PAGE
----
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* Outcomes following acute variceal bleeding in the 2007 UK national audit
  1. V Jairath *1,
  2. R Logan2,
  3. S Hearnshaw3,
  4. B Kahan4,
  5. S Travis5,
  6. M Murphy1,
  7. K Palmer6
  1. 1NHS Blood and Transplant, Oxford, UK
  2. 2Division of Epidemiology and Public Health, Nottingham, UK
  3. 3Royal Victoria Infirmary, Newcastle, UK
  4. 4MRC Clinical Trials Unit, London, UK
  5. 5John Radcliffe Hospital, Oxford, UK
  6. 6Western General Infirmary, Edinburgh, UK

Abstract

Introduction Most outcome data following acute variceal haemorrhage (AVH) come from centres of expertise which may not reflect ‘real-life’ outcomes.

Methods To describe clinical characteristics and outcomes of patients presenting with AVH throughout the UK. The authors analysed data from the 2007 UK Comparative Audit of Upper Gastrointestinal Bleeding1. In this study prospective data were collected on consecutive patients presenting to 208 UK hospitals with all cause AUGIB between 1 May and 30 June 2007. Here the authors describe patients who presented with AVH.

Results 599/6750 (8.9%) presenting with AUGIB had known cirrhosis. 88% (526/599) of these presented with variceal bleeding and 12% (73/599) with non-variceal bleeding. 86% (452/526) of those with AVH were acute admissions (median age 53 years; IQR 46–63, 68% male). Before admission 8% (43/526) were taking aspirin, 4% (19/526) warfarin and 4% (22/526) NSAIDS. Median MELD score on admission was 15 (IQR 11–20). Prior to endoscopy 57% (299/526) received an intravenous PPI, 44% (232/526) vasopressin (or analogue), 27% (144/526) antibiotics and 2% (11/526) tranexamic acid. 62% (328/526) presented outside normal working hours (OOH). For endoscopy, 30% (157/526) were performed OOH and 66% (346/526) within 24 h of presentation, with 12% (65/526) under general anaesthetic. 80% (418/526) had oesophageal varices and 11% (59/426) gastric varices as the source of bleeding, but just 64% (339/526) had a therapeutic procedure at the index endoscopy. 30% (162/526) underwent a repeat endoscopy. 5% (30/526) had a Sengstaken-Blakemore tube inserted and 4/526 (0.8%) patients underwent TIPSS. 26% (135/526) had rebleeding during admission and 15% (80/526) died. The median length of stay was 9 days (IQR 5–21 days). AUROC analysis showed that the admission MELD score usefully predicted mortality (AUROC 0.78), but poorly predicted the need for therapeutic endoscopy or rebleeding risk. The clinical Rockall score was a poor predictor of mortality, need for therapeutic intervention at endoscopy or rebleeding risk (AUROC 0.64, 0.52 and 0.61 respectively).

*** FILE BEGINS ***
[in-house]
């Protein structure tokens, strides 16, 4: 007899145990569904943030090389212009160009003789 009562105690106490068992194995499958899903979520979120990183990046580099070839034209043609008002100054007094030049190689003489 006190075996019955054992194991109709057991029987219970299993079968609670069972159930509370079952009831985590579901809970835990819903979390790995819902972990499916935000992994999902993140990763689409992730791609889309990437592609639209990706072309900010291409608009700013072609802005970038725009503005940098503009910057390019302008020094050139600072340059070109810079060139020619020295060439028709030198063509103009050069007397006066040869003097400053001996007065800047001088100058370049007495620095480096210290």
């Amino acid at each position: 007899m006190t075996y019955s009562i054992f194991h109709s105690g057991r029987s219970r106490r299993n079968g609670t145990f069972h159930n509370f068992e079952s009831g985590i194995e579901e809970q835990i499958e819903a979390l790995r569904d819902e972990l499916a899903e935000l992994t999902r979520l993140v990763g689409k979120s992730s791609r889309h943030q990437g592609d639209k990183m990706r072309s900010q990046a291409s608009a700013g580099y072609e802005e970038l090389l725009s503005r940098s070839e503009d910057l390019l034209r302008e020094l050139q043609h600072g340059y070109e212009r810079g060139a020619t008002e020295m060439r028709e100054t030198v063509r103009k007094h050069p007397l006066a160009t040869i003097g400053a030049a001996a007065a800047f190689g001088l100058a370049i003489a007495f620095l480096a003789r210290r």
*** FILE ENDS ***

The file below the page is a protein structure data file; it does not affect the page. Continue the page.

Conclusion Mortality following AVH may have improved in recent years, but notable deficiencies in the timeliness and use of endoscopic intervention for AVH persist. The admission MELD best predicted mortality. The Rockall score was not a useful predictor of clinically important outcomes following AVH.

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Footnotes

  • Competing interests None.

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